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David Bedein

Rachel Corrie in front of IDF vehicle, five hours BEFORE she was crushed by another IDF vehicle
as published in Reuters and ISM website

Rachel Corrie at the time of her death


by David Bedein, April 29, 2012


[Editor's note: A Haifa District Court rebuffed a claim by the fmily of Rachel Corrie for civil damages, finding that the the US activist who was killed in disputed circumstances involving an IDF bulldozer could have avoided the dangerous situation. The judge referred to her death as a “regrettable accident,” but said that that Corrie could have avoided danger, and dismissed claims that the IDF was negligent in the incident.

In the verdict, Judge Oded Gershon invoked the combayant activities exception, noting that a country’s armed forces cannot be held liable for civil damages for physical or economic harm to civilians in an area defined as a war zone (Rafah had already been found by the Israeli Supreme Court in a prevous rulign to be a war zone) . The Court also held that the driver had not and could not have seen Corrie because the bulldozer has an obstructed view.

In regard to the case of Rachel Corrie, it is worth reprinting the piece below by David Bedein written at the time of the incident showing the initial misreporting of the incident ].


by David Bedein ,2003

A news story which shocked the world this week dealt with the crushing of American citizen Rachel Corrie by an IDF bulldozer, who ostensibly blocked with her body a bulldozer about to demolish the home of a Palestinian terrorist in Gaza. The case involving corrie, who is an activist with the International Solidarity Movement (ISM)has made huge headlines all over the world.

I asked to speak with the spokesman of  theInternational Solidarity Movement Mike Shaik, who passed me on to Lynn Clausen, a 24-year old resident of Washington from the Christians Peacemakers Team based in Hebron, which trains the ISM volunteers.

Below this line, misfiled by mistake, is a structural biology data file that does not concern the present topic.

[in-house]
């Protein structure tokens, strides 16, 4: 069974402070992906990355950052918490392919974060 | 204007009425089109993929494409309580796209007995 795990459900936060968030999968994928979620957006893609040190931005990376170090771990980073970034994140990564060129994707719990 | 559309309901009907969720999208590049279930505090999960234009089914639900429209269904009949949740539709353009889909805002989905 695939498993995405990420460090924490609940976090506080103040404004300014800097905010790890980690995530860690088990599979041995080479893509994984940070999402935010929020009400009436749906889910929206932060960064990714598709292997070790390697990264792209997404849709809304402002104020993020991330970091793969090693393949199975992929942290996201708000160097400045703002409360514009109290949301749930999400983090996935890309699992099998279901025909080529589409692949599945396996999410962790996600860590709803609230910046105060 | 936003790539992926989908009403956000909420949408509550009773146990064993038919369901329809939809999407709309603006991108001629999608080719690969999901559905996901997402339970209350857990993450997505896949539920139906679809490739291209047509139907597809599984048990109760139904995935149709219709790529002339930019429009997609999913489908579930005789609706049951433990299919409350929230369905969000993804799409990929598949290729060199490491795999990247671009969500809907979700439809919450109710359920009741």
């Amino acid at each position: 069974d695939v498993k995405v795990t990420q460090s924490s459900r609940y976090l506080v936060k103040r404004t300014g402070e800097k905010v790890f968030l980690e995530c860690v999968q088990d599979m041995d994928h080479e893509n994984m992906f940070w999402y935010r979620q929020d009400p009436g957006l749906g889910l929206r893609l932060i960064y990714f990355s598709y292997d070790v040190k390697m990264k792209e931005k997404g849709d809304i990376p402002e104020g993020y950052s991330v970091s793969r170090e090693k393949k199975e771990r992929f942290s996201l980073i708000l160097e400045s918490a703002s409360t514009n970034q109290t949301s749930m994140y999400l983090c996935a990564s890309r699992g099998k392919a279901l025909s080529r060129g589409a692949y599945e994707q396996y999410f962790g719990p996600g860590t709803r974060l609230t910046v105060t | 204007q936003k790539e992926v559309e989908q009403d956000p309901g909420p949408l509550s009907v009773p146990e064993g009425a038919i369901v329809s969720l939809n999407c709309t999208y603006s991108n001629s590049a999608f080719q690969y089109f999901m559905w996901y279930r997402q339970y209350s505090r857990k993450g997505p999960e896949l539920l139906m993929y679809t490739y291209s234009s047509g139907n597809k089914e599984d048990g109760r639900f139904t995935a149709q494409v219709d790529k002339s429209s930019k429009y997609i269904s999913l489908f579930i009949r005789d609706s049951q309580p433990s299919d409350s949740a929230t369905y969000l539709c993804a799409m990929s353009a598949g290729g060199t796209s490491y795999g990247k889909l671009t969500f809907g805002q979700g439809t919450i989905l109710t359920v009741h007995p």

Shaik and Clausen sent me to speak with Corrie's friends who were with her at the time she was crushed. Corrie's friend Joe Smith described to me how Corrie sat on a mound of dirt facing the IDF bulldozer making its way to the house it was about to demolish.

"Rachel had two options", Smith said. "When the bulldozer started to dig in the dirt pile, the pile started to move, and she could have rolled sideways quickly or fallen backwards to avoid being hit. But Rachel leaned forward to climb to the top of the dirt pile. The bulldozer's digging drew her downward, and its driver could not see her anymore. So without lifting the scoop, he turned backward and she was already underneath the blade."

Smith's description is very important, since the picture published by Reuters shows Corrie standing to the left of the bulldozer, in a location where the driver can see her very clearly, as she holds a megaphone in her hand. Beneath the picture's caption is written: "Photographed before Rachel Corrie was run over by an IDF bulldozer." Everyone who looks at the picture and the text understands that the driver, who sees the American civilian standing in front of him, just kept on going, crushing her to death. But Joe Smith says that the picture was taken hours before Corrie was run over, which happened at 5:00 p.m., and not a few minutes beforehand. Smith emphasizes that at the time of the incident and during it, there were no photographers in the area.